11. Fred W.

    A pressure washer would probably take this down to the next layer in an hour.

  12. Vin in NJ

    What did they use to repaint this car? watercolors?

    • Mark S

      It’s all in the prep, paint won’t stick if the prep is poor. It helps to use good paint, I’d say that the prep was very poor. Had this car been repainted over the old paint without stripping it off the first trip to the car wash would yeald this result.

      • Steve H

        So true. IMO this is a case of extremely poor surface preparation and perhaps cheap paint as well. Patina usually looks pretty cool. This does NOT look cool. Still, I would love to own it and after getting all of the mechanicals in tiptop shape it would go straight to the bodyshop for a nice new coat of Matador Red and India Ivory.

  13. Rex Kahrs Member

    I was waiting for the photo of the goofy cheap replacement racing steering wheel, which all amateur restores can’t seem to resist (like Cragars!). I was pleasantly surprised to see the original wheel in place.

    Like 1
  14. Rustytech Member

    Light patina ( paint thin, or light surface rust ) while not usually my cup of tea is ok. This is not patina, it looks like someone took paint remover and a puddly knife to it. This would look snappy with a new red coat and white hat!

  15. charlie Member

    I owned one, steering wheel is lethal, that point will drive right into your sternum, no breakaway steering columns, let alone steering by wire, there is a good reason to put in an aftermarket depressed center steering wheel if you are going to drive it, I put lap belts in (from Sears) in ’59, and shoulder belt/lap belt combos in ’66 from some auto parts store, complete with bolt and plate on outside of the B pillar. I think one reason the ’55, 56, and 57’s are so beloved is that they were so reliable, compared with the ’58 and ’59’s, and a V8 was available compared with just the 6 in years before. lt was the most reliable car I ever owned until I owned Toyotas.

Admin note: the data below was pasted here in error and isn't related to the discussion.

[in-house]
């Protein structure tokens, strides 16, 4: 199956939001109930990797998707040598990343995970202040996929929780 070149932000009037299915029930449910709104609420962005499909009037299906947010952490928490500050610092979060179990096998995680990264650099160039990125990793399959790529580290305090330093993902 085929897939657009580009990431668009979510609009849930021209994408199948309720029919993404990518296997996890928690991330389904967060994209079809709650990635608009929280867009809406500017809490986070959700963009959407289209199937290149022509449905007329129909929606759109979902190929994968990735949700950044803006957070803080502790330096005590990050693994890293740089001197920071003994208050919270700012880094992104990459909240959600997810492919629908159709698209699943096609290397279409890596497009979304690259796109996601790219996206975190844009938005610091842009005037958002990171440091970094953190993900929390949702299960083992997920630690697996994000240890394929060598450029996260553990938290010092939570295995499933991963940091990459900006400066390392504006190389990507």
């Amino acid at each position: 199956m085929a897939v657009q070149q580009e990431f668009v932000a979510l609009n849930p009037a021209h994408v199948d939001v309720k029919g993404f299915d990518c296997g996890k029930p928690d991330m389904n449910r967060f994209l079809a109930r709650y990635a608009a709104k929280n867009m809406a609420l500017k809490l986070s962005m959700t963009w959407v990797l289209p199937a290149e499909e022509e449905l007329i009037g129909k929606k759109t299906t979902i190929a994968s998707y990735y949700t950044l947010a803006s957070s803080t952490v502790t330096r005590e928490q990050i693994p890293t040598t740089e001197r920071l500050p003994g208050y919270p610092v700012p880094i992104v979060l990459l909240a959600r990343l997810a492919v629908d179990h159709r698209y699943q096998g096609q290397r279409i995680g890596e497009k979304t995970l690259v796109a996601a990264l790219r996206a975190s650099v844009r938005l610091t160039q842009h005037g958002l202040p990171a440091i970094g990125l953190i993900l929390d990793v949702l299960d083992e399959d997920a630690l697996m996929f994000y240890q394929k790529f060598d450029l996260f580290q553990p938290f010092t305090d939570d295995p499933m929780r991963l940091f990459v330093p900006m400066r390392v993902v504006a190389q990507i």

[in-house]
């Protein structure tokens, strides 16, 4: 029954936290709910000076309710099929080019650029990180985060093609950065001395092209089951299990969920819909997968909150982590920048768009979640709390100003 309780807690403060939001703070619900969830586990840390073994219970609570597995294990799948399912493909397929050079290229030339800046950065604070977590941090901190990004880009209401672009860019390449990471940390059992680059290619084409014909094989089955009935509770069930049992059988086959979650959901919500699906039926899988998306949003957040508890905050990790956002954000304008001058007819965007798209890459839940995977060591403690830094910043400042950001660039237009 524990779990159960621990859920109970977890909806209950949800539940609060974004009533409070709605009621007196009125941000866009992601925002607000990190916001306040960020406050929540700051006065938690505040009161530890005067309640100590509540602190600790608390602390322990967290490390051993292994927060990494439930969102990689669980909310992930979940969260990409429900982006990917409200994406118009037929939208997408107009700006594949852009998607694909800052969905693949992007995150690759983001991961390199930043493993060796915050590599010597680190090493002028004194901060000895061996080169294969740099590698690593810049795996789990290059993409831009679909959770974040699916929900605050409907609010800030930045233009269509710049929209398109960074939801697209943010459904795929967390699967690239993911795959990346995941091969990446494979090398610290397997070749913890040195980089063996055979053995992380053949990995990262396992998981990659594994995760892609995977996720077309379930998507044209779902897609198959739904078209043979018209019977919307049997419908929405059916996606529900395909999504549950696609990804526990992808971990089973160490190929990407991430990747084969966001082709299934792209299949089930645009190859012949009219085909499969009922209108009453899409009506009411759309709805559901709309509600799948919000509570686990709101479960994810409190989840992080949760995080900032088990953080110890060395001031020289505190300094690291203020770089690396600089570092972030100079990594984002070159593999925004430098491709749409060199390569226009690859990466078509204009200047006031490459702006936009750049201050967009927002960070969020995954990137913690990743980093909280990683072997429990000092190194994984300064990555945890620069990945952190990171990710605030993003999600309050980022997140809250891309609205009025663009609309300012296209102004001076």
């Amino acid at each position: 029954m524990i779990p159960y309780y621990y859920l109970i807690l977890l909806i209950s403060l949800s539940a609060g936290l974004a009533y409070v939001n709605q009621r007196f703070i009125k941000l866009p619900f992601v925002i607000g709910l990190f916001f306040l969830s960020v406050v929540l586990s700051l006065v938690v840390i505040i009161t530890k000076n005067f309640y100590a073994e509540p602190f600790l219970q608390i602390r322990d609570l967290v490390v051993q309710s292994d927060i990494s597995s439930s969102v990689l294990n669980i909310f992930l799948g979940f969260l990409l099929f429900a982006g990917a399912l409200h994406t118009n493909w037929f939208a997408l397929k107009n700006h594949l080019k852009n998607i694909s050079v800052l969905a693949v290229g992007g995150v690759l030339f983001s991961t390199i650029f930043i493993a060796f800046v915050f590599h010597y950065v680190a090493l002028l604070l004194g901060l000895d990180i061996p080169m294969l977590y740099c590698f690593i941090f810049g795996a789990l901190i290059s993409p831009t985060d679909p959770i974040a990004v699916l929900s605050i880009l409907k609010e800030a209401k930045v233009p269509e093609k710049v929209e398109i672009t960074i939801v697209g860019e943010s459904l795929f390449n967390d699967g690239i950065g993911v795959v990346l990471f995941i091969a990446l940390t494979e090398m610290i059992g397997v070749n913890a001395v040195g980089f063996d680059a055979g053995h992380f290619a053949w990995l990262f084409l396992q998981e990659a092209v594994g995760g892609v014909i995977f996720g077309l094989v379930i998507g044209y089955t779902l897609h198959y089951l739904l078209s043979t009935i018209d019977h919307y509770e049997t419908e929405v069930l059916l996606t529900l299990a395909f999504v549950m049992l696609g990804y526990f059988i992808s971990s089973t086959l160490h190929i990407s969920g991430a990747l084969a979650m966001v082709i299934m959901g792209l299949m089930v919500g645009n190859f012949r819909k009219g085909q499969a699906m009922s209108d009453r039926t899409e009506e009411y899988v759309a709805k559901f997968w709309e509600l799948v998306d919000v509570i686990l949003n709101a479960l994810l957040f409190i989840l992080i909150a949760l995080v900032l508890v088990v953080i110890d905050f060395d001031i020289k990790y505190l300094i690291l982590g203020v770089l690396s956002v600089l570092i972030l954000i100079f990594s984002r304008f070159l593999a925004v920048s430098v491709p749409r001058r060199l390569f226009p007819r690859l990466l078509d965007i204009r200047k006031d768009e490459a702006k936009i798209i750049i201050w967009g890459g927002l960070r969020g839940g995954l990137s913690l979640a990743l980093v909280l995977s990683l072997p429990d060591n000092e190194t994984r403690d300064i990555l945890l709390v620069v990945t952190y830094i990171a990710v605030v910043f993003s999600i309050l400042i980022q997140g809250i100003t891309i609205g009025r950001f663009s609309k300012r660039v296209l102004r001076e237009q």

16. John C.

    How many of you guys remember where the gas filler cap is at on a 56 Chev?

    • Rocco in Florida

      Left taillight . What do I win?

  17. Jack Quantrill

    Came upon a car on fire with the hood up and a guy running to the roadside for handfuls of dirt to throw on it. I had a 2 3/4 lb extinguisher and put the fire out. While looking at the smoking engine , the radiator hose ruptured. We both got covered with rusty red water! Unusual place for an extinguisher, under the hood.

  18. erikj

    I have a 56 project. I will have to check the gas filler location. Is it like the 57-flip the lid under the taillight ? I will be selling my 56 2 door springtime. Very nice body, it was owned by previous owner since 1981 and taken apart, frame off cleaned ,painted and the body back on. Its a roller with all and more to put back together. Been in a garage all the time. Factory v-8. Now has a 327 or a 283 to go with and a 4spd.

  19. Fred

    looks like someone added a duel master cylinder. do my eyes deceive me? looks like copper brake lines!

  20. Dusty Stalz

    This car definitely has character. I’d go thru the underpinnings, drivetrain and interior and make a really dependable driver out of it. After a while when no ones lookin BOOM body and paint.

  21. charlie Member

    gas filler under left tail light, you turn the vertical chrome piece clockwise and it opens on a hinge. When it was young the gas station attendants knew where it was, when it was 15 I had to open it for them, practice for self service gas I guess. By 1969 when I sold my ’54 Corvette the gas station kids had no idea what it was.

  22. Had 2

    I had both a Bel Air Coupe (Hardtop) and I then had a 2 door post (B Pillar).
    Is this car a rare one with a post on a Bel Air? Or is it the photo?
    Or did someone add trim to maybe a 210? Help me out here. It’s been many years but I loved ’em both. Won’t say what they sold for then,
    as there were more around.

    • Rocco in Florida

      I had a factory 2 door BelAir with a 6cyl. & 3 on the tree, in ’65. So there were BelAir post(sedan) cars.

  23. Had 2

    Thanks Rocco. My 2-door hardtop Bel Air had a 265 V8 and a
    Powerglide transmission. (Slip and Slide with Powerglide).
    I wrongly assumed the Bel Air option meant no post. Saw
    some other Bel Airs with no post. The 56’s running around
    locally had the post and were not Bel Air’s.

  24. Broadside

    Id get it running and drive as is